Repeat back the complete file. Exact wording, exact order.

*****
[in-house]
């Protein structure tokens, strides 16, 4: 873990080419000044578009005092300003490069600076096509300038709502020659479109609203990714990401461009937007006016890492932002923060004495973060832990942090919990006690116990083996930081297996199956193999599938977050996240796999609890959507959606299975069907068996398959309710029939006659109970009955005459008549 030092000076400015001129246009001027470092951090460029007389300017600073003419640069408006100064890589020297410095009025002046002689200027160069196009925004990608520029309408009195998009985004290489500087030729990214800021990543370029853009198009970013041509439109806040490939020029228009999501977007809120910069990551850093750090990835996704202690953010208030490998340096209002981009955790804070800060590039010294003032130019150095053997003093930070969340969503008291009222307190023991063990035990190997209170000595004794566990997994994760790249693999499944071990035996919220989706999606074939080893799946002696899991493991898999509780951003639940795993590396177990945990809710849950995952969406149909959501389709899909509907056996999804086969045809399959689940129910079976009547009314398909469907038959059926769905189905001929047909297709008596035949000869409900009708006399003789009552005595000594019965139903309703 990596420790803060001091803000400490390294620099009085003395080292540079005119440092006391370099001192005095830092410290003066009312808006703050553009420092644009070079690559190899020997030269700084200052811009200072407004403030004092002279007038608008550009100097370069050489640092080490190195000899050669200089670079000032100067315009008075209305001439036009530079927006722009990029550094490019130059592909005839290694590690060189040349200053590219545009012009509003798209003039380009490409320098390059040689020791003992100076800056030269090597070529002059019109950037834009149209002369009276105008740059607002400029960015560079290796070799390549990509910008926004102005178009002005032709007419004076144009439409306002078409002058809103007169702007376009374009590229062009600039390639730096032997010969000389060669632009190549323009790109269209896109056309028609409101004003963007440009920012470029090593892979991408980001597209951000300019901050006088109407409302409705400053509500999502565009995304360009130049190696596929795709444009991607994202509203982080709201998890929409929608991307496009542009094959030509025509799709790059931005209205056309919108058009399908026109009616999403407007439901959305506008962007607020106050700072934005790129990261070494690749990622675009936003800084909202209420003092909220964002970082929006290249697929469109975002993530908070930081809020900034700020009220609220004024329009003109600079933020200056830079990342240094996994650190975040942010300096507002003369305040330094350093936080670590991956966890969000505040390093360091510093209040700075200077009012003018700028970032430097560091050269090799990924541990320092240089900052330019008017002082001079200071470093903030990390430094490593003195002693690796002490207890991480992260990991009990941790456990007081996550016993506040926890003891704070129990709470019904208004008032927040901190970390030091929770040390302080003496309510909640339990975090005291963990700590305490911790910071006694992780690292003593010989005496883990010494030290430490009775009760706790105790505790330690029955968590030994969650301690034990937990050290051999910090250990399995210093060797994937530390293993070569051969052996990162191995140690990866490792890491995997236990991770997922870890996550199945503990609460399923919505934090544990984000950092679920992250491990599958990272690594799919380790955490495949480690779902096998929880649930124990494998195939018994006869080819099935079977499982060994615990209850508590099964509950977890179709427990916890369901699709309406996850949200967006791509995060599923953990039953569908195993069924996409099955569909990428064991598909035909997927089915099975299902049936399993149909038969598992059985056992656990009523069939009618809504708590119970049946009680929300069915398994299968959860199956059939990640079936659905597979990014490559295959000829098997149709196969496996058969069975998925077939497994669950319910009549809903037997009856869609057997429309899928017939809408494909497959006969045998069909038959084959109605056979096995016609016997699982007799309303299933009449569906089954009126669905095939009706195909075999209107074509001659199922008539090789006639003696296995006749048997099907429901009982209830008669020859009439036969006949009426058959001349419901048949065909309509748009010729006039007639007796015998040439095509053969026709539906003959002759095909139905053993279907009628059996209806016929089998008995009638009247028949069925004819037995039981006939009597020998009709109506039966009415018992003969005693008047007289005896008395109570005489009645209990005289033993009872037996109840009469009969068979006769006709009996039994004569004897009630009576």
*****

[in-house]
């Protein structure tokens, strides 16, 4: 873990080419000044578009005092300003490069600076096509300038709502020659479109609203990714990401461009937007006016890492932002923060004495973060832990942090919990006690116990083996930081297996199956193999599938977050996240796999609890959507959606299975069907068996398959309710029939006659109970009955005459008549 030092000076400015001129246009001027470092951090460029007389300017600073003419640069408006100064890589020297410095009025002046002689200027160069196009925004990608520029309408009195998009985004290489500087030729990214800021990543370029853009198009970013041509439109806040490939020029228009999501977007809120910069990551850093750090990835996704202690953010208030490998340096209002981009955790804070800060590039010294003032130019150095053997003093930070969340969503008291009222307190023991063990035990190997209170000595004794566990997994994760790249693999499944071990035996919220989706999606074939080893799946002696899991493991898999509780951003639940795993590396177990945990809710849950995952969406149909959501389709899909509907056996999804086969045809399959689940129910079976009547009314398909469907038959059926769905189905001929047909297709008596035949000869409900009708006399003789009552005595000594019965139903309703 990596420790803060001091803000400490390294620099009085003395080292540079005119440092006391370099001192005095830092410290003066009312808006703050553009420092644009070079690559190899020997030269700084200052811009200072407004403030004092002279007038608008550009100097370069050489640092080490190195000899050669200089670079000032100067315009008075209305001439036009530079927006722009990029550094490019130059592909005839290694590690060189040349200053590219545009012009509003798209003039380009490409320098390059040689020791003992100076800056030269090597070529002059019109950037834009149209002369009276105008740059607002400029960015560079290796070799390549990509910008926004102005178009002005032709007419004076144009439409306002078409002058809103007169702007376009374009590229062009600039390639730096032997010969000389060669632009190549323009790109269209896109056309028609409101004003963007440009920012470029090593892979991408980001597209951000300019901050006088109407409302409705400053509500999502565009995304360009130049190696596929795709444009991607994202509203982080709201998890929409929608991307496009542009094959030509025509799709790059931005209205056309919108058009399908026109009616999403407007439901959305506008962007607020106050700072934005790129990261070494690749990622675009936003800084909202209420003092909220964002970082929006290249697929469109975002993530908070930081809020900034700020009220609220004024329009003109600079933020200056830079990342240094996994650190975040942010300096507002003369305040330094350093936080670590991956966890969000505040390093360091510093209040700075200077009012003018700028970032430097560091050269090799990924541990320092240089900052330019008017002082001079200071470093903030990390430094490593003195002693690796002490207890991480992260990991009990941790456990007081996550016993506040926890003891704070129990709470019904208004008032927040901190970390030091929770040390302080003496309510909640339990975090005291963990700590305490911790910071006694992780690292003593010989005496883990010494030290430490009775009760706790105790505790330690029955968590030994969650301690034990937990050290051999910090250990399995210093060797994937530390293993070569051969052996990162191995140690990866490792890491995997236990991770997922870890996550199945503990609460399923919505934090544990984000950092679920992250491990599958990272690594799919380790955490495949480690779902096998929880649930124990494998195939018994006869080819099935079977499982060994615990209850508590099964509950977890179709427990916890369901699709309406996850949200967006791509995060599923953990039953569908195993069924996409099955569909990428064991598909035909997927089915099975299902049936399993149909038969598992059985056992656990009523069939009618809504708590119970049946009680929300069915398994299968959860199956059939990640079936659905597979990014490559295959000829098997149709196969496996058969069975998925077939497994669950319910009549809903037997009856869609057997429309899928017939809408494909497959006969045998069909038959084959109605056979096995016609016997699982007799309303299933009449569906089954009126669905095939009706195909075999209107074509001659199922008539090789006639003696296995006749048997099907429901009982209830008669020859009439036969006949009426058959001349419901048949065909309509748009010729006039007639007796015998040439095509053969026709539906003959002759095909139905053993279907009628059996209806016929089998008995009638009247028949069925004819037995039981006939009597020998009709109506039966009415018992003969005693008047007289005896008395109570005489009645209990005289033993009872037996109840009469009969068979006769006709009996039994004569004897009630009576």